There are times when it is necessary to remove a tooth. Some teeth are extracted because they are severely decayed; others may have advanced periodontal disease, or have broken in a way that cannot be repaired. Other teeth may need removal because they are poorly positioned in the mouth (such as impacted teeth), or in preparation for orthodontic treatment.
The root of each tooth is encased within your jawbone in a “tooth socket,” and your tooth is held in that socket by a ligament. In order to extract a tooth, our dentists must expand the socket and separate the tooth from the ligament holding it in place.
At the time of extraction the doctor will need to numb your tooth, jawbone and gums that surround the area with a local anesthetic.
You feel the pressure without pain as the anesthetic has numbed the nerves stopping the transference of pain, yet the nerves that transmit pressure are not profoundly affected.
Once a tooth has been removed, neighboring teeth may shift causing problems with chewing or with your jaw joint function. To avoid these complications, we may recommend that you replace the extracted tooth.
Sectioning a tooth
Some teeth require sectioning. This is a very common procedure done when a tooth is so firmly anchored in its socket or the root is curved and the socket can’t expand enough to remove it. The doctor simply cuts the tooth into sections then removes each section one at a time.
Some bleeding may occur. Placing a piece of moist gauze over the empty tooth socket and biting down firmly for 45 minutes can control this. Blood clots that form in the empty socket. This is an important part of the healing process and you must be careful not to dislodge the clot.
- Avoid rinsing or spitting for 24 hours after the extraction.
- Avoid use of a straw, smoking or hot liquids.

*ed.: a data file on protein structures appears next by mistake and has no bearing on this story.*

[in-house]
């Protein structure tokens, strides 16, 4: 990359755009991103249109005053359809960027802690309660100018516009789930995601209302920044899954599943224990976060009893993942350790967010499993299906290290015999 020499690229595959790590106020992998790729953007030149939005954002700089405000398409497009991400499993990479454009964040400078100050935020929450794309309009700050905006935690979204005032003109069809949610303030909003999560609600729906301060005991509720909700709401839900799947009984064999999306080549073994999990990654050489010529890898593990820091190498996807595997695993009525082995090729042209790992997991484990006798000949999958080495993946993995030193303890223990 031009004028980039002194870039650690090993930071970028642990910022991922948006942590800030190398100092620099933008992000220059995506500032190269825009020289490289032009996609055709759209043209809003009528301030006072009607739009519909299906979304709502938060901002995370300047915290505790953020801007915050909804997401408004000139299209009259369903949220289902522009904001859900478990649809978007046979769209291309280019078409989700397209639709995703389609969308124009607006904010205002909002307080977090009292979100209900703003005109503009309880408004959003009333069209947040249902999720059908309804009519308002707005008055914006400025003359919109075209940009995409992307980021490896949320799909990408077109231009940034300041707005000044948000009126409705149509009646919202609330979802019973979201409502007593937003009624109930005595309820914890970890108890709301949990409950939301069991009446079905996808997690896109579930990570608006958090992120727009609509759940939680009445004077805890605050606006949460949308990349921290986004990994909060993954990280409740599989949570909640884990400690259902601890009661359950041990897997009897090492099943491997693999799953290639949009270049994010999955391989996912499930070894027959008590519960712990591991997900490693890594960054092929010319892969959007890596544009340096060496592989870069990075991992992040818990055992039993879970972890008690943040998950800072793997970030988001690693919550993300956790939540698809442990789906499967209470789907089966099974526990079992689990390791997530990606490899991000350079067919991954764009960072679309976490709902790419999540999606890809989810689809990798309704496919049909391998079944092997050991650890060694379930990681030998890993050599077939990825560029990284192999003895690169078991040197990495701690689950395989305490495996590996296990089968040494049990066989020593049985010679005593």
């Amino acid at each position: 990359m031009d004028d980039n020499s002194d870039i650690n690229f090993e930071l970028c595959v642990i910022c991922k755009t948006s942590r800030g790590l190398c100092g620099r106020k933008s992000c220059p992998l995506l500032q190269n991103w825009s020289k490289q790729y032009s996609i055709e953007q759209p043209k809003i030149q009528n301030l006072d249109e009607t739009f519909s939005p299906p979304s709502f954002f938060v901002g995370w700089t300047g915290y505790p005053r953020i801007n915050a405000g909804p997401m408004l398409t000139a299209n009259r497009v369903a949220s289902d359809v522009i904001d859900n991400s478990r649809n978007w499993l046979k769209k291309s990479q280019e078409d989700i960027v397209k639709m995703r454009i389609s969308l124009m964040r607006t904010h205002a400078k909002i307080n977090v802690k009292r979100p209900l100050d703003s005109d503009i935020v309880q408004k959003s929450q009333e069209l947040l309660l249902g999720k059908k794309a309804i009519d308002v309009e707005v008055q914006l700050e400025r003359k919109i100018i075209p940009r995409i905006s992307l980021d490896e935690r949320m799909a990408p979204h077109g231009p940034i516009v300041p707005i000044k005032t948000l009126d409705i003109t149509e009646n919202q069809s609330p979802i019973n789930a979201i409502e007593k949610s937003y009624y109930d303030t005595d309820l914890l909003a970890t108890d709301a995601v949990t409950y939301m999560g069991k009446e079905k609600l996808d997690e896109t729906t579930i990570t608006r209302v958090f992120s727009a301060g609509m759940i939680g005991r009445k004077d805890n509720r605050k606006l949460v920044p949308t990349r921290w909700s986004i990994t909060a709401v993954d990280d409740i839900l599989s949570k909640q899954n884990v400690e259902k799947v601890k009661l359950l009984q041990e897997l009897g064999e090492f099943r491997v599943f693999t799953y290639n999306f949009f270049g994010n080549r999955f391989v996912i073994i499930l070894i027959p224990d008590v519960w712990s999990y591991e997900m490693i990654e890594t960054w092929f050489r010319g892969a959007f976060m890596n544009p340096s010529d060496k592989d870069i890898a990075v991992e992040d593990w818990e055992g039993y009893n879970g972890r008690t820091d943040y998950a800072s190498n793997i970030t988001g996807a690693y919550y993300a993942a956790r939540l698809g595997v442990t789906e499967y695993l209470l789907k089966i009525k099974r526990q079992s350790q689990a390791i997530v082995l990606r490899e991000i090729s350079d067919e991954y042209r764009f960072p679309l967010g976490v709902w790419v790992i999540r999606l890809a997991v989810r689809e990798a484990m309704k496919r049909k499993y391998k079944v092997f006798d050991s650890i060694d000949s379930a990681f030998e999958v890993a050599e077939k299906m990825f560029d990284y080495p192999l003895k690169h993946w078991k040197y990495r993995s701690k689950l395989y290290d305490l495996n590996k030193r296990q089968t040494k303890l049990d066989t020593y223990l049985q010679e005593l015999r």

If swelling occurs you can place ice on your face for 10 minutes and off for 20 minutes. Repeat this cycle as you feel necessary for up to 24 hours.
Pain and Medications
If you experience pain you might use non-prescription pain relief medications such as acetaminophen or ibuprofen.
For most extractions just make sure you do your chewing away from the extraction site. Stay away from hot liquids and alcoholic beverages for 24 hours.
A liquid diet may be recommended for 24 hours.
Dry socket is when a blood clot fails to form in the socket where the tooth has been extracted or the clot has been dislodged and the healing is significantly delayed.
Following the post extraction instructions will reduce the chances of developing dry socket. Dry sockets manifest themselves as a dull throbbing pain, which doesn’t appear until three to four days after the extraction. The pain can be moderate to severe and radiate from the extraction area. Dry socket may cause a bad taste or bad breath and the extraction site appears dry.
Our doctors will apply a medicated dressing to the dry socket to sooth the pain.
Brushing and Cleaning
After the extraction avoid brushing the teeth near the extraction site for one day. After that you can resume gentle cleaning. Avoid commercial mouth rinses, as they tend to irritate the site.
Beginning 24 hours after the extraction you can rinse with salt water (1/2 teaspoon in a cup of water) after meals and before bed.
After a tooth has been extracted there will be a resulting hole in your jawbone where the tooth was. In time, this will smooth and fill in with bone. This process can take many weeks or months. However after 1- 2 weeks you should no longer notice any inconvenience.